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The Point of Knowledge – Thoughts about the web

The Point of Knowledge

We read. We watch. We learn. We gain knowledge. What’s the point?

The point of knowledge is to allow our imagination to make unexpected connections between more and more elements. In other words, we feed our serendipitous imagination. Then many things may come out of it – ideas, inventions, art. Anything, in fact. Einstein wouldn’t have come up with the theory of relativity if he didn’t know so much about physics. Shakespeare wouldn’t be that great if he didn’t know the rules and techniques of poetry. Great minds amass knowledge and then, out of nowhere, ideas appear. Why it works like that, I can’t tell. But it does.

If the amounts of knowledge is so important, then why computers can’t come up with new ideas? Google and wikipedia have all the knowledge in the world. They even make it harder for humans to remember information that is easily verified, because, hey, you can look it up (a.k.a. The Google Effect). The Semantic Web is an attempt to make sense of the interconnected information on the web. But even with all these technologies in place, a computer wouldn’t have been able to generate the string theory, the light bulb, Midsummer’s Night Dream or Beethoven’s 9th.

Knowledge is one prerequisite. But you can’t always have all the knowledge, therefore you may need someone else to steer you into the right direction, to complete the missing puzzle of both your knowledge and your pre-hatched ideas. That’s what Steven Johnson is telling us in his RSA talk about ideas. Chance favors the connected mind, he says. I’d say that chance also favors the knowledgeable mind. But that’s just another prerequisite. Then you need to go into a state of mind that accelerates the process. John Cleese calls it “the open mode” in his wonderful presentation about creativity. The process of generating ideas goes through obtaining knowledge, connecting with other people’s ideas, and then going into the open mode to fuse it all into a new theory, invention or masterpiece.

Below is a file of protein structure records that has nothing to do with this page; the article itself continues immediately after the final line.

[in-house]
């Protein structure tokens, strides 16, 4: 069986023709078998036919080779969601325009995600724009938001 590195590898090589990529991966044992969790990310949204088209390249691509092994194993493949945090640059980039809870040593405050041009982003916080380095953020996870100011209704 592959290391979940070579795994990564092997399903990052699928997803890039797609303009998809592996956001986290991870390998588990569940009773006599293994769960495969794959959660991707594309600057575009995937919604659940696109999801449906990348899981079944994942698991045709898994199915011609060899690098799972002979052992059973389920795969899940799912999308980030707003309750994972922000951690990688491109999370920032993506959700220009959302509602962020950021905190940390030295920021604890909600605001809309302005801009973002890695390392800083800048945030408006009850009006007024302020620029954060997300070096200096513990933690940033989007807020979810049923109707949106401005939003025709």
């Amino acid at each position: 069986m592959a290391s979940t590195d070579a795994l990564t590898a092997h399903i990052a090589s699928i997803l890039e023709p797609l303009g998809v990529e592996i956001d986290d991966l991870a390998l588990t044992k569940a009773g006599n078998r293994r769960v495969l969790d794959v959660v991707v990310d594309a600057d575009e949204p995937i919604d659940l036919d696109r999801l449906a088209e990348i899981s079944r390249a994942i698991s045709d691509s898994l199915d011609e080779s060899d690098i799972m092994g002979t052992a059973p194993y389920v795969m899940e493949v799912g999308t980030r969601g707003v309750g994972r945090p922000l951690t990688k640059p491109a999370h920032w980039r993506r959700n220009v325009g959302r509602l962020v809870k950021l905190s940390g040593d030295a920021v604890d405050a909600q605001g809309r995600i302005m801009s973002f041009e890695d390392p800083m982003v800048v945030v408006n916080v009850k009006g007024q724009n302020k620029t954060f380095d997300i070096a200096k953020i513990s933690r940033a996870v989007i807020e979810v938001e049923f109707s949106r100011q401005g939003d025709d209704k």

One tiny personal illustrative story here – I’m a computer programmer and I had some rudimentary knowledge in music. I have tried using mathematical functions to make computers compose music, and it failed. Then one day on a 8-hour train in the heat, having nothing meaningful to do, I got the idea a computer composer that would work. I made it, and that’s the result of having some knowledge in both fields, having the ability to connect with the ideas and knowledge of others (through the Internet) and being in the open mode.

But let’s not fool ourselves – the ideas are rarely great. Not every chemist out there is Mendeleev and not every composer is Mozart. Sometimes ideas are small or only of local importance. Sometimes they are not about science or art, but about social processes, economics or personal relationships. Sometimes they feel important, but turn out not to be useful. But regardless of the field or the importance of the idea, it’s there to fuel other ideas, to allow other inventions to be built ontop of a failed invention, to allow new poetic forms to be developed out of an unpleasant attempt for a poem. Even if your political ideas have failed so far, they may be tweaked after 10 years and work for a the well-being of more people. Even if my implementation of a computer composer fails, someone else will pick it up later and make it work. Just as Steven Johnson explains.

But in order to go that far, we need knowledge. Not encyclopedic, computerized knowledge, but one that makes us understand the concepts behind different aspects of reality. So go and read. Books, articles, whatever. Listen. Teachers, presentations. So far only we are capable of handling the whole process, machines can’t. Train your brain to perceive information from the world in order to allow your imagination to connect scattered pieces and generate new ideas. That’s the point of knowledge.

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